How Customer Complaints Provide Free Insight
As researchers, we are always looking for our customers to tell us about their experiences. It can be hard work sometimes! We end up paying them a lot of money to participate in surveys, interviews or ethnographies, and go to a lot of trouble to get them to open up. Then we have to analyse their answers and work out what it means.
There’s one time that customers will volunteer their experience for free, and in as much detail as you let them: that is when they have a complaint.
Let’s say something has gone wrong. It might only be wrong in the customer’s mind – perhaps everything has been done correctly according to your business process – but that doesn’t matter. The customer is not happy, and they want someone to hear about it.
Some businesses try to automate away the complaints process. Use a chatbot to try to resolve the question before it reaches a human being…or ‘handle the objection’ by providing explanations or frequently asked questions so the customer realises their mistake before complaining.
This is a terrible mistake! You are losing one of the best sources of insight into your product or service, what customers want from it, and how you can make things better.
You should encourage people to complain. Have a subset of complainers routed to your research team, whose job it is to understand what they’re saying and learn lessons from it. And train your customer service agents to ask research questions, and then make it a joint project between the two departments to solve the most common customer problems.
You achieve at least three things this way:
- A practical outcome: help the customer resolve their problem and get better at using your product so they are more likely to be happy next time.
- Restore the customer’s emotional sense of control – so they feel empowered and motivated to use your product, and happy with their experience.
- Collect incredibly valuable insights into how customers use your product, what their motives and barriers are, and how it could get better.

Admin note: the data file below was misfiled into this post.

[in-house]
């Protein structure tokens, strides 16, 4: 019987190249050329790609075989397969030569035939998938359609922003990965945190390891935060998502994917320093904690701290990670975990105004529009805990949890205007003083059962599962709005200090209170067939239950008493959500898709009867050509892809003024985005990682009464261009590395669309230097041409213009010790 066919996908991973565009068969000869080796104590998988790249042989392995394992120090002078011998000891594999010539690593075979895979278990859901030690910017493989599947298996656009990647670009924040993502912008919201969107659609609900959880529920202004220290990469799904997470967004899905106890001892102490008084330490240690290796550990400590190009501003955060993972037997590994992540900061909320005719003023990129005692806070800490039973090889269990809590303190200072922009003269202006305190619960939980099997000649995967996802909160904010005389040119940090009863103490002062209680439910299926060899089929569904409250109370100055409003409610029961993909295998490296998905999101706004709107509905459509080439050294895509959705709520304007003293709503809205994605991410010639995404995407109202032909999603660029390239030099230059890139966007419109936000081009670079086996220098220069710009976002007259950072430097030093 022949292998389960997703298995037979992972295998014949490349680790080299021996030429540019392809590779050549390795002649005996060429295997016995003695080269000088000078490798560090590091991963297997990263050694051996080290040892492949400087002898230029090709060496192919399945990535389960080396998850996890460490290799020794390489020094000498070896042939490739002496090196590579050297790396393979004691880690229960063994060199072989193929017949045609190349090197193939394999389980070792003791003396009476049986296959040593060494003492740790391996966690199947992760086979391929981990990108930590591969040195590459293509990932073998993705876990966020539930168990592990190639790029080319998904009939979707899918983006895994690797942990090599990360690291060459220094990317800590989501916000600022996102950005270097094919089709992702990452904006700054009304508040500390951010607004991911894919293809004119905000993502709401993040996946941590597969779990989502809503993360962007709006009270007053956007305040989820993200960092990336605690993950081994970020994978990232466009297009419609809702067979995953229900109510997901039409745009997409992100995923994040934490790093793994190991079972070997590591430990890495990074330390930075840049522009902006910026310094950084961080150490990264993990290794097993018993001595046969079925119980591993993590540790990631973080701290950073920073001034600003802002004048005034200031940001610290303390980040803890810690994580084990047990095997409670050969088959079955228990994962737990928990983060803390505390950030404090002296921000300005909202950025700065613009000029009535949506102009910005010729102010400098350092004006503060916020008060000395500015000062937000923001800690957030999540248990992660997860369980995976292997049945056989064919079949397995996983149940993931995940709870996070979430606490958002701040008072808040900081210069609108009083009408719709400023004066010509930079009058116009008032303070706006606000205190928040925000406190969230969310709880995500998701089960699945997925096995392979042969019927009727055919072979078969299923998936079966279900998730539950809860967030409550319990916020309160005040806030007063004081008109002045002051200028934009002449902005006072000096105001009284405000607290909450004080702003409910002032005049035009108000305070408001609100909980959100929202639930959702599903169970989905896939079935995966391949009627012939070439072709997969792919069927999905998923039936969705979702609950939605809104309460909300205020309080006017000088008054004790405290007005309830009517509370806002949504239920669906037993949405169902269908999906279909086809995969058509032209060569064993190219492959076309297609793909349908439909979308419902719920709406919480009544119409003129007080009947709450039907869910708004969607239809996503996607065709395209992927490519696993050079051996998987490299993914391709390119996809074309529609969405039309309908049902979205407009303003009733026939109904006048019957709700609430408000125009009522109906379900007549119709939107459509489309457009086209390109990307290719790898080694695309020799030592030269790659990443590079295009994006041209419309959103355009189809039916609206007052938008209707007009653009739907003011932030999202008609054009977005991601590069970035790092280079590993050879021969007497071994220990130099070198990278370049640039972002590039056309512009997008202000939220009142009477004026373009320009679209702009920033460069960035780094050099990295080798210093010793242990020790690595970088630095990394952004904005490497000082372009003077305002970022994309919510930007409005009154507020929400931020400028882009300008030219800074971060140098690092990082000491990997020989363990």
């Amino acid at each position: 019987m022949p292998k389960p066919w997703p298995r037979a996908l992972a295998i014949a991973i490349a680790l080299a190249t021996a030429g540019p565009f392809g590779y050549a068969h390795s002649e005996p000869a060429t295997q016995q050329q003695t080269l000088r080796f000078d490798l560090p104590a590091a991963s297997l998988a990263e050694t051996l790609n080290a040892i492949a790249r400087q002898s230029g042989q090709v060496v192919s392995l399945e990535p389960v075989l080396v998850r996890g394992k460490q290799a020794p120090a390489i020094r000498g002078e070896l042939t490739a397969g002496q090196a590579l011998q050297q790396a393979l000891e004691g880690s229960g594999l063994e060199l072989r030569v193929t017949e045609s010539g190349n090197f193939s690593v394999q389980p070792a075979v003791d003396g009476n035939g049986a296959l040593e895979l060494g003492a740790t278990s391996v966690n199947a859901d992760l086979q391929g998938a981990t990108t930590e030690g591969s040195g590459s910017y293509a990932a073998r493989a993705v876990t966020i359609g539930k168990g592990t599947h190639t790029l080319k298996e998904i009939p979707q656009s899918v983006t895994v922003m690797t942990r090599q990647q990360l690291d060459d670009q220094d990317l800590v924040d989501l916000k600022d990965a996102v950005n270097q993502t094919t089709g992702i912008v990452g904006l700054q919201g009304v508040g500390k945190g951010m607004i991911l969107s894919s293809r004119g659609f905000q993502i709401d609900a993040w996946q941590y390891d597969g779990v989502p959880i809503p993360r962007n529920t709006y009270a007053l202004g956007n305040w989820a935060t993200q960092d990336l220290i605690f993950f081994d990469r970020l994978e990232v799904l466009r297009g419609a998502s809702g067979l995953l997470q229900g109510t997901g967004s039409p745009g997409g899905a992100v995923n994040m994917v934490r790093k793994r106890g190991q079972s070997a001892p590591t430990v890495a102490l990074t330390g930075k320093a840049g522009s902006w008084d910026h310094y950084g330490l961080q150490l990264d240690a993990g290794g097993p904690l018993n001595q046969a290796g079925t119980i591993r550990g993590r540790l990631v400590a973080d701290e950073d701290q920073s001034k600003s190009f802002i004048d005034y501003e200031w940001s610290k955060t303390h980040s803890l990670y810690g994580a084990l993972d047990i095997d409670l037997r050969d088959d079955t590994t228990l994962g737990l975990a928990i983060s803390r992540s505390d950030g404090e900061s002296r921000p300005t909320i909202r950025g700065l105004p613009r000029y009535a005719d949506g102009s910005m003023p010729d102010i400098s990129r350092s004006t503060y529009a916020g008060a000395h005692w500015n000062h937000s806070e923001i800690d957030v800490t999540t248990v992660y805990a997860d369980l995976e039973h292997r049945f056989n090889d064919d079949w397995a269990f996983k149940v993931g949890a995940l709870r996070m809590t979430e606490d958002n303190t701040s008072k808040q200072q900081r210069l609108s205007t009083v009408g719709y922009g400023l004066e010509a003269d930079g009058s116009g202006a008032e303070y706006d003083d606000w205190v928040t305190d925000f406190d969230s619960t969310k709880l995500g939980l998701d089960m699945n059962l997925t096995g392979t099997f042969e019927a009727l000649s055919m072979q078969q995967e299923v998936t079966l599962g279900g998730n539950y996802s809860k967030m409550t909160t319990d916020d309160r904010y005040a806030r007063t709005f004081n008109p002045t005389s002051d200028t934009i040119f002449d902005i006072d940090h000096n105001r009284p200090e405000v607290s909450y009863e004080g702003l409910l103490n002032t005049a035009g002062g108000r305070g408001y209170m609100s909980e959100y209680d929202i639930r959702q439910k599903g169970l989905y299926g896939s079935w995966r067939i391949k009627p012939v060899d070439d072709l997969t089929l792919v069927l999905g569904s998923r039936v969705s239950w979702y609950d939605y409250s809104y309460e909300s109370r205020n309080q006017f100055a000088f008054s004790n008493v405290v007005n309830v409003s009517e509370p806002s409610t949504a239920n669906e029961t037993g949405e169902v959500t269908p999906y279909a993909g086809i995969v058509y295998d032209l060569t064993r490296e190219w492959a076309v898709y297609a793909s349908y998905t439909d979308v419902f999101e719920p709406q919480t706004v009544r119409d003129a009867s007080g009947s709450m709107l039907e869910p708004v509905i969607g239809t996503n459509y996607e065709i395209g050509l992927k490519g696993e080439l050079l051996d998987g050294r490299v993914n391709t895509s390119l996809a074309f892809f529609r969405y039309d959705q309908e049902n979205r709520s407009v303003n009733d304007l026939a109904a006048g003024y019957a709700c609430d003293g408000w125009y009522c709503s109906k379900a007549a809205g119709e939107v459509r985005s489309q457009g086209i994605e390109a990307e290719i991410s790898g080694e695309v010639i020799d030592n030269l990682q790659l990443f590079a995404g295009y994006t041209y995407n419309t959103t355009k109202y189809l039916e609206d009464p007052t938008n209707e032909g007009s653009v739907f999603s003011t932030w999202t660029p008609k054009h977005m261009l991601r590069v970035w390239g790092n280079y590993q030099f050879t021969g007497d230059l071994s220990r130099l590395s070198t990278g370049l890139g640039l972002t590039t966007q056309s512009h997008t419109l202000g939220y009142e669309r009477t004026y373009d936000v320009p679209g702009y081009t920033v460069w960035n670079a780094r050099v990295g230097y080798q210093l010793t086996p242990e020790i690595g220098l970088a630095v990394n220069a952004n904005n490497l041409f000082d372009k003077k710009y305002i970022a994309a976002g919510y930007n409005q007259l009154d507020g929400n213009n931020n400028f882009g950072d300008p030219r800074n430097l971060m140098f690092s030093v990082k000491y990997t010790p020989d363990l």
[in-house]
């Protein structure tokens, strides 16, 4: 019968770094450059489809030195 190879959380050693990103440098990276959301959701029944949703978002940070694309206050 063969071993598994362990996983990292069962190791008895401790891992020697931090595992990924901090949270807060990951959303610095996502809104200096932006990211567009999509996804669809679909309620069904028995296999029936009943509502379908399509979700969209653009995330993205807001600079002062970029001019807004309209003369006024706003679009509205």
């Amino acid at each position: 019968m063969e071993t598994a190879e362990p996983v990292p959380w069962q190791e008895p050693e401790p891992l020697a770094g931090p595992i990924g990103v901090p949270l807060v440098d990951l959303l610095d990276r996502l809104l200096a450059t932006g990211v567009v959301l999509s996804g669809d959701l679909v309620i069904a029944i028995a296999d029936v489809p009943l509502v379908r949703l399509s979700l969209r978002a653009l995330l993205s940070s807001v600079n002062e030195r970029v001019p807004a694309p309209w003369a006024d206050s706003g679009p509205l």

Those insights have a specific structure that you can analyze with a behavioral science lens. Try this behavioral framework for analyzing the complaints you receive:
- Identify the behavior they want to perform
- Understand what motivates this – what desire or need are they trying to fulfill?
- Then document the barrier they encountered
- Use a ladder analysis to explore the barrier – why did this obstacle occur? Does it reveal a deeper problem (for instance, customers who don’t understand how to use your product? Or a quality issue with how your service is delivered?) What could have happened differently that would have resulted in the customer successfully achieving their goal?
- Design a solution at three distinct levels:
First, make sure the complaining customer gets what they wanted in the first place. They deserve no less, for all the valuable insights they’ve given you.
Second, resolve the immediate barrier that stood in their way, so the next customer won’t experience the same issue.
Third, design a program to solve the deeper underlying problem of which this barrier is just a symptom.
The principle of loss aversion and the peak-end rule both indicate that customers who complain have a more intense, salient, and memorable experience than other customers. They can give you much higher quality insights than people in a ‘cold state’ who have been recruited during the normal course of an untroubled customer relationship. “Normal” customers give you shallow insights, unthinking platitudes. But complaining customers are viscerally involved in the details of their journey and remember everything about it.
Complaints also unlock customer creativity! Humans have a problem-solving brain, and every time something goes wrong, our natural reaction is to try to solve the problem or find a way around the barrier. In the midst of a complaint, people will often have an intuitive sense of the best way to solve their problem. Find out what it is! Sometimes customers are unrealistic, but often a solid way forward will be embedded in what they say.
This feeds into the discipline of behavioral design, where you create new solutions by taking a different perspective on human behavior and understanding the psychology that influences how people approach their objectives. Complaints are a powerful way to motivate a behavioral design initiative.
Unlock the paradoxical power of the complaint, and get powerful, instant, free insight that will make life better for the next 100 customers who don’t complain. (And remember – just because they didn’t complain, doesn’t mean they’re happy. They might have exactly the same problem – but only this one person was generous enough to tell you about it!)
Ready to flip things on the head and get the good from the bad?